Expect to get muddy and finish with a wide grin on your face before heading back into the big smoke. Bring a few mates to make it an extra fun day out.
The Thames Path is a 294 km national trail from the source of the River Thames to the Thames Barrier near Woolwich. Of course, we’re not recommending the full distance as part of a weekend (although if you’re into riding long distances, perhaps you’d like to try that someday) but there’s a lovely section near Greenwich which forms part of a ride to Gravesend.
Grab your bike and start riding along National Cycle Route 1 from the Cutty Sark in Greenwich in East London. Follow the River Thames with the river to your left and marvel at the London skyline as you pedal. Just before you reach Dartford, you’ll come inland but still follow signs for NCN1. Eventually, you’ll reach Gravesend on the River Thames once more. Trains back to London are frequent and you’ll have memories of a great day out.
For cyclists who would like to challenge themselves to something a little longer and hillier, the London to Brighton route is the one for you. Held every year as a charity event, the route departs Clapham Common and heads directly south through Tooting, Mitcham and Carshalton. You’ll cross the M25 (London Orbital Motorway) just north of Redhill, which is where the roads start to ramp up a little.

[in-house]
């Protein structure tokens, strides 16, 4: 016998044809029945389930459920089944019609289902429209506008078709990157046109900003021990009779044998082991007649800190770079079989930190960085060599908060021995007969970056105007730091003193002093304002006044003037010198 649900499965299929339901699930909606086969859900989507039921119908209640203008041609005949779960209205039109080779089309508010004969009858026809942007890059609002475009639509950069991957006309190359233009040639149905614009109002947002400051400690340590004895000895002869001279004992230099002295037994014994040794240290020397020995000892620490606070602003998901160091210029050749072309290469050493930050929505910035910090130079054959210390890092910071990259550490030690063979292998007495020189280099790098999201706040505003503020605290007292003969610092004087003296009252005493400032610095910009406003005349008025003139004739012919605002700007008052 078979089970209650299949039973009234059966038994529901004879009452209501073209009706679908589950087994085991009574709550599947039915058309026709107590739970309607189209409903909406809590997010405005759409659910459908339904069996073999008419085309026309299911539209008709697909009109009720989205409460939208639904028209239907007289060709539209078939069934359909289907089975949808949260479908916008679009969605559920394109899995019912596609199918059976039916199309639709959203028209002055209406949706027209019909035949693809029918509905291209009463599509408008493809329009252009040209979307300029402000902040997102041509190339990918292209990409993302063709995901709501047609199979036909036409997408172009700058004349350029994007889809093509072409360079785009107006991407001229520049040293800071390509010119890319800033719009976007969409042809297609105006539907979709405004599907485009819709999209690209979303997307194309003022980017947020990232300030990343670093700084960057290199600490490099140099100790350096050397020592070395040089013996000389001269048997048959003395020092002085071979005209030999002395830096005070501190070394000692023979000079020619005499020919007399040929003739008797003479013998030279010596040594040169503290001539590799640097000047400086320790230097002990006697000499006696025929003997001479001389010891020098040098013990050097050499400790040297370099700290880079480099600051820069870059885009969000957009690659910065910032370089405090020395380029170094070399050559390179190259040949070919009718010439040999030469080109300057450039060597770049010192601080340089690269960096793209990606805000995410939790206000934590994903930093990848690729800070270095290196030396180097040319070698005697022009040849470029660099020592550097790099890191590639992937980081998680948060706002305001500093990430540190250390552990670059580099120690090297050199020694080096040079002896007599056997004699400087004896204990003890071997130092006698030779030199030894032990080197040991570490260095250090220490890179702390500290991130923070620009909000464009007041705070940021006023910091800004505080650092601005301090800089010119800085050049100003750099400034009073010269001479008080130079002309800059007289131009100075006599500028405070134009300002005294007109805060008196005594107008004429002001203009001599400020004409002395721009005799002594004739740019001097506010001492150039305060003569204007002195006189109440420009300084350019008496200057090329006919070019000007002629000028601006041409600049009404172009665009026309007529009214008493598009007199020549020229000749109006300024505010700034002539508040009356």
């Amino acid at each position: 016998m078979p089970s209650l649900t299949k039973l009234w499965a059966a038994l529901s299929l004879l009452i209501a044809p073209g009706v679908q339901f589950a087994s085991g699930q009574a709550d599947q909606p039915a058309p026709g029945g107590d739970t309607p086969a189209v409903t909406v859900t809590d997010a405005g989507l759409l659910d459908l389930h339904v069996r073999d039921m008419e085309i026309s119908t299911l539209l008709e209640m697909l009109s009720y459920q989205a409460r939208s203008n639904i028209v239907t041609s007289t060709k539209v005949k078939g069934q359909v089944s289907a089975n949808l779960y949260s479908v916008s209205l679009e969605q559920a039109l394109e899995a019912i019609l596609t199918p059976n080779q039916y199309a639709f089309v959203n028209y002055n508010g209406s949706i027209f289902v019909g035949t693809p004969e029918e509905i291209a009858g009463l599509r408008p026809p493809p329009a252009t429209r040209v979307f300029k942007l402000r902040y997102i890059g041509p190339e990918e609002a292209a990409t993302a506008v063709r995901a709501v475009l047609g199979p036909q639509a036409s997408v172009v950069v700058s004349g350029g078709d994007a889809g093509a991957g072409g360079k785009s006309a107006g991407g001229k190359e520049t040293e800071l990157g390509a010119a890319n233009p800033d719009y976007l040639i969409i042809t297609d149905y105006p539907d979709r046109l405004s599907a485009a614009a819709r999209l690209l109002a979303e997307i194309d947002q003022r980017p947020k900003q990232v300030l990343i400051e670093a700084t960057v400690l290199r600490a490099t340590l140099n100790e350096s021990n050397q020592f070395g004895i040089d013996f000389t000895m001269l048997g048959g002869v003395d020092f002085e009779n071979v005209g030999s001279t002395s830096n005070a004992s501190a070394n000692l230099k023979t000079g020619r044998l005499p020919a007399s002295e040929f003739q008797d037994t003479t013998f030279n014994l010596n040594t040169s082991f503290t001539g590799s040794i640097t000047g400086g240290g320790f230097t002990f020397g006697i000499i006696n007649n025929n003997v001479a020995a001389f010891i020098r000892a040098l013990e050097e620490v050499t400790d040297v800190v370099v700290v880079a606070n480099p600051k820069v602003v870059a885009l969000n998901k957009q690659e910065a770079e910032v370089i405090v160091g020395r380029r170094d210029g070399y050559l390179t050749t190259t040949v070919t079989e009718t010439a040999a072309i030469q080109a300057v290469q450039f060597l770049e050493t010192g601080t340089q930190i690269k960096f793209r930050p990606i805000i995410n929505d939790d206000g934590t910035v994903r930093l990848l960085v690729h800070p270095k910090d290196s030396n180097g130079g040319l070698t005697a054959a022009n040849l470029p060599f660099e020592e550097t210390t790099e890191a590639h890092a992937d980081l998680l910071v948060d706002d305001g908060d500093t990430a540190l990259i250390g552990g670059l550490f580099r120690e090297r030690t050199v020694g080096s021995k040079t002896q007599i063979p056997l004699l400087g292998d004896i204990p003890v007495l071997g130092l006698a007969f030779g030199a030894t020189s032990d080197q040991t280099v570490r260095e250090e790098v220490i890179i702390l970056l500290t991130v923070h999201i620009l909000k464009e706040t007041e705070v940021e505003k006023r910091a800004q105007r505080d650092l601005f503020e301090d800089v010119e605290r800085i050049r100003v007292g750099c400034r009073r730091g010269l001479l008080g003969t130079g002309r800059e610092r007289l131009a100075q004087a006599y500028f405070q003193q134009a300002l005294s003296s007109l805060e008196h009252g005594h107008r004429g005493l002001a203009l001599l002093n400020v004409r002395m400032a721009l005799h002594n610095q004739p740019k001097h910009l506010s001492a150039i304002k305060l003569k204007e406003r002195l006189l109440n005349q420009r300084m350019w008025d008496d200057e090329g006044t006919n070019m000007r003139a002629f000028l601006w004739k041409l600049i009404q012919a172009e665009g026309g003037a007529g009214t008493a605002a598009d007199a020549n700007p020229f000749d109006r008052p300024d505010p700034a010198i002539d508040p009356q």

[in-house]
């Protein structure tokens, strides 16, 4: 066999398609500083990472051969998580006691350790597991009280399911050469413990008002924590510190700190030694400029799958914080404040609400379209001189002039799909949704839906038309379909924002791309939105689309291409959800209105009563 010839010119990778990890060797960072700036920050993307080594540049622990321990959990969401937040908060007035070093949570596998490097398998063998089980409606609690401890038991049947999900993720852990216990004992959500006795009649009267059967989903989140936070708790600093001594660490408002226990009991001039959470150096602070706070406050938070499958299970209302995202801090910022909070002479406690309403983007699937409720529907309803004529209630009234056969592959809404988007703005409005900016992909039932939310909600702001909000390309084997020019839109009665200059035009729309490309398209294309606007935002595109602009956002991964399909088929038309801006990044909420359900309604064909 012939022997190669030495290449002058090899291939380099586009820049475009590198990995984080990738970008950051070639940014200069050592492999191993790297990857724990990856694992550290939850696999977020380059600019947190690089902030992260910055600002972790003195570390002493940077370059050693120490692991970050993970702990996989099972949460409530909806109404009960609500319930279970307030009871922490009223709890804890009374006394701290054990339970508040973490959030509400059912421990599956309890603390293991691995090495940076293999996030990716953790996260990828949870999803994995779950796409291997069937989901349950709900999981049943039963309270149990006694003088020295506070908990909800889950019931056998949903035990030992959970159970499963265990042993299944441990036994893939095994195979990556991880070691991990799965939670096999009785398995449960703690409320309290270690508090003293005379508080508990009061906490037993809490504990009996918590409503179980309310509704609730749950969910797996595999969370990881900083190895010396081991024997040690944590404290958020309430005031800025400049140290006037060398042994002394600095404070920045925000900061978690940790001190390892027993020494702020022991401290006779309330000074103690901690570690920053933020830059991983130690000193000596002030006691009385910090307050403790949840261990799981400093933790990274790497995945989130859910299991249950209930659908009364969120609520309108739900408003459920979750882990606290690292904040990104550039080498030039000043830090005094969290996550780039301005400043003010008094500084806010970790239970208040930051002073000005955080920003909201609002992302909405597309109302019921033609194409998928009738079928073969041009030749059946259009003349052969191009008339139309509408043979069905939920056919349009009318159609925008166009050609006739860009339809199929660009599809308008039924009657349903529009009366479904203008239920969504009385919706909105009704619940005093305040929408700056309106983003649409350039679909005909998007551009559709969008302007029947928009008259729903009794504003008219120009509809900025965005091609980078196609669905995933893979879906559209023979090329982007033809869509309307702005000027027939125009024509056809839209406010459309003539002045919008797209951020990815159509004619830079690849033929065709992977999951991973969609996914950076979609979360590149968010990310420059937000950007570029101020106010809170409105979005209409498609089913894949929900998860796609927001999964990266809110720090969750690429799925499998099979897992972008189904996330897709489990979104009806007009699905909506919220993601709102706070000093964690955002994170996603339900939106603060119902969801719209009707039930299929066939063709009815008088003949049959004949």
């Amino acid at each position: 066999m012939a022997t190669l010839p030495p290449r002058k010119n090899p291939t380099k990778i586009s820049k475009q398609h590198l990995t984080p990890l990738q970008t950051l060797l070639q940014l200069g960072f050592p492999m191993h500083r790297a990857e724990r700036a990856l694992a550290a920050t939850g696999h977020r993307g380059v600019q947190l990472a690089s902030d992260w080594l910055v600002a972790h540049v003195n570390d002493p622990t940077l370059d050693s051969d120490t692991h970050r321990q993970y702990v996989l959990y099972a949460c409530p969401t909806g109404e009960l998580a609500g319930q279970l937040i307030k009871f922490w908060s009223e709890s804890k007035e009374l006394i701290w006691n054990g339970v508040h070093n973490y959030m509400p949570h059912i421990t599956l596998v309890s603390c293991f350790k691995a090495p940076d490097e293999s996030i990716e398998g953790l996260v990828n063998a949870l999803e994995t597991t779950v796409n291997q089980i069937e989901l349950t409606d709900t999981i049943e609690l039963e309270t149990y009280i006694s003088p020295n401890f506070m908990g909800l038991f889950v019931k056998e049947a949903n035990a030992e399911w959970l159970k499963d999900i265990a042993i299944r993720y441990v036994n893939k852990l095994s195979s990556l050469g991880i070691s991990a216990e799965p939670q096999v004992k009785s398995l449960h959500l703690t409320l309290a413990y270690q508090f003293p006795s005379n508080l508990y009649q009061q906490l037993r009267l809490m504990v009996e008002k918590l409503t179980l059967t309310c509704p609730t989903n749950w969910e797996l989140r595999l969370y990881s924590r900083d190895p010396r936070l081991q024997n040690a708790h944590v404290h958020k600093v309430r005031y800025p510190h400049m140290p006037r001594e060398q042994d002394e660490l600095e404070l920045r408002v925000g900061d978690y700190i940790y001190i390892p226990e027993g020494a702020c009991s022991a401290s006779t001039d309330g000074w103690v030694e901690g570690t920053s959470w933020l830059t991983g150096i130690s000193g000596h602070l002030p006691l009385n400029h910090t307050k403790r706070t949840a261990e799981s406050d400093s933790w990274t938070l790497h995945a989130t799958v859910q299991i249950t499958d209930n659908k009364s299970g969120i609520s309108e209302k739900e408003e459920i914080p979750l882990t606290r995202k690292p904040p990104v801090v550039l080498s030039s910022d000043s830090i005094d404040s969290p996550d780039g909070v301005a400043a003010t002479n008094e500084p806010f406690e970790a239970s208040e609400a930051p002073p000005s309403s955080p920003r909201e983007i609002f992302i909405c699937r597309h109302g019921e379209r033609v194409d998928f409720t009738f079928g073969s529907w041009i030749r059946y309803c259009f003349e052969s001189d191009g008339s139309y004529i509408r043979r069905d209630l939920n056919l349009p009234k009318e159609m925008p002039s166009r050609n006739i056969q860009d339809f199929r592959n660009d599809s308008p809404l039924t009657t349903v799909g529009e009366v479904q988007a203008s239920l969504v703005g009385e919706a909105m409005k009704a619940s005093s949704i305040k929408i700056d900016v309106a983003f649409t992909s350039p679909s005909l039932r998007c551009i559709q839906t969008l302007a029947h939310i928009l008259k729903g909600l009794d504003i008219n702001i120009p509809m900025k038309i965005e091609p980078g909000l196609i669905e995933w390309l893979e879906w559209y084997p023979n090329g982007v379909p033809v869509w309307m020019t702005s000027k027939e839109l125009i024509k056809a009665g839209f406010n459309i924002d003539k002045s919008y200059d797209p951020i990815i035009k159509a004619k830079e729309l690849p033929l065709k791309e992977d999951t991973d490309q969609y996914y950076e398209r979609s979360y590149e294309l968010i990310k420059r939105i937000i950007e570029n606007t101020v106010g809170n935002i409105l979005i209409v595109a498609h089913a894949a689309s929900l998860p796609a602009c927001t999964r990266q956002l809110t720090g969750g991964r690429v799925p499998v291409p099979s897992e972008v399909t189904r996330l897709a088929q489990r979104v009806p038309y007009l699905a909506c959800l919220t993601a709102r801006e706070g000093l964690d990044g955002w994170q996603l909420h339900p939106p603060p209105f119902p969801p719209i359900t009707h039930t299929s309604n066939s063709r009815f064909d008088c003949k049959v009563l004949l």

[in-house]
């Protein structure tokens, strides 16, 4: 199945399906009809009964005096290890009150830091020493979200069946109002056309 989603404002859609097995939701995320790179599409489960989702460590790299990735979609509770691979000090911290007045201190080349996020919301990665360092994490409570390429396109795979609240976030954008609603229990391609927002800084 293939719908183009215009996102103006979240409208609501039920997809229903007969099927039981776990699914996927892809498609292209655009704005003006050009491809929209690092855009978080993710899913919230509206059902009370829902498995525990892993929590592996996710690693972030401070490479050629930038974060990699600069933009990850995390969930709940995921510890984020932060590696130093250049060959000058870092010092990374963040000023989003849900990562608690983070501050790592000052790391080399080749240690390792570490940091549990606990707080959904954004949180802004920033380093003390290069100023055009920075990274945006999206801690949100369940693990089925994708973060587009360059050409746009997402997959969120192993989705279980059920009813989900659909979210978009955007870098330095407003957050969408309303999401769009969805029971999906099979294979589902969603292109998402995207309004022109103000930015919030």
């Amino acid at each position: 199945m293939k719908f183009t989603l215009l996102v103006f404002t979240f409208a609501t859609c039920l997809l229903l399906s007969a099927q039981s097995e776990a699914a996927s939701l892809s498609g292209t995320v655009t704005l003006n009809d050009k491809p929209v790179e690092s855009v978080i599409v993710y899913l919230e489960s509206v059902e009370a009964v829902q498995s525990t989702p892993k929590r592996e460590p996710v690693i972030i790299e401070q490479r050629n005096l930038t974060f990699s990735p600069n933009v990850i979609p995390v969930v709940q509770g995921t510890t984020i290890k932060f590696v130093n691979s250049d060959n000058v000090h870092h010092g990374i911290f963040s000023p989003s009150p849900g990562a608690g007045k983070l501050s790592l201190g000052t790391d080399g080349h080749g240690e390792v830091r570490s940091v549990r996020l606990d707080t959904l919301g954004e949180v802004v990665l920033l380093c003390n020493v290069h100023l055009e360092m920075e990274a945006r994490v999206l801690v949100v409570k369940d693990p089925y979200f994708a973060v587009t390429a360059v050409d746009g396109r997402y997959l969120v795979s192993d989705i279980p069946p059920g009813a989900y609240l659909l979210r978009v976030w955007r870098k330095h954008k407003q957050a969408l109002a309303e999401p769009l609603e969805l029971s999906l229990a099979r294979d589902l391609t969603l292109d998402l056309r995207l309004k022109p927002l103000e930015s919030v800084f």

Once you pass Crawley, you’ll enter the North Downs towards Haywards Heath. A breather here is no bad thing as you’ll need some extra energy for the last climb: Ditchling Beacon. Once you’ve crested that, it’s downhill all the way to the seaside (or more specifically Brighton Pier). Catch the train back to London from Brighton or stay over and ride back the next day. The choice is yours!
One of the iconic climbs of the Surrey Hills is Box Hill. It’s a rite of passage for all London road cycling fans and was featured as part of the 2012 Olympic Road Race course. You’ll also find this course on Zwift, so you can do a practice run at home.
The route begins at Buckingham Palace, but feel free to pick up the route from wherever you live or are staying. Starting in Richmond Park is a good idea if you want to avoid much of the city centre.
After a lap of Richmond Park (recommended as one of the best places to ride gravel in London) you’ll head out to Surrey where the quaint villages and quieter roads are ideal for riding your bike. After passing Denbies Wine Estate, Box Hill is on your right. The Zig Zag Road will make you feel like you’re riding an Alpine switchback. Stop for refreshments at Box Hill Village before heading back to London via Leatherhead and Esher.
Enjoy London by bike
There really is no better way to see the City of London than by bike. With so much infrastructure being added to the network every year, there’s always somewhere new to explore. A lot of cafés are cycle-friendly and you’ll find hire bike docking stations all over the city. Let us know where you end up on your London cycling travels using #mycanyon.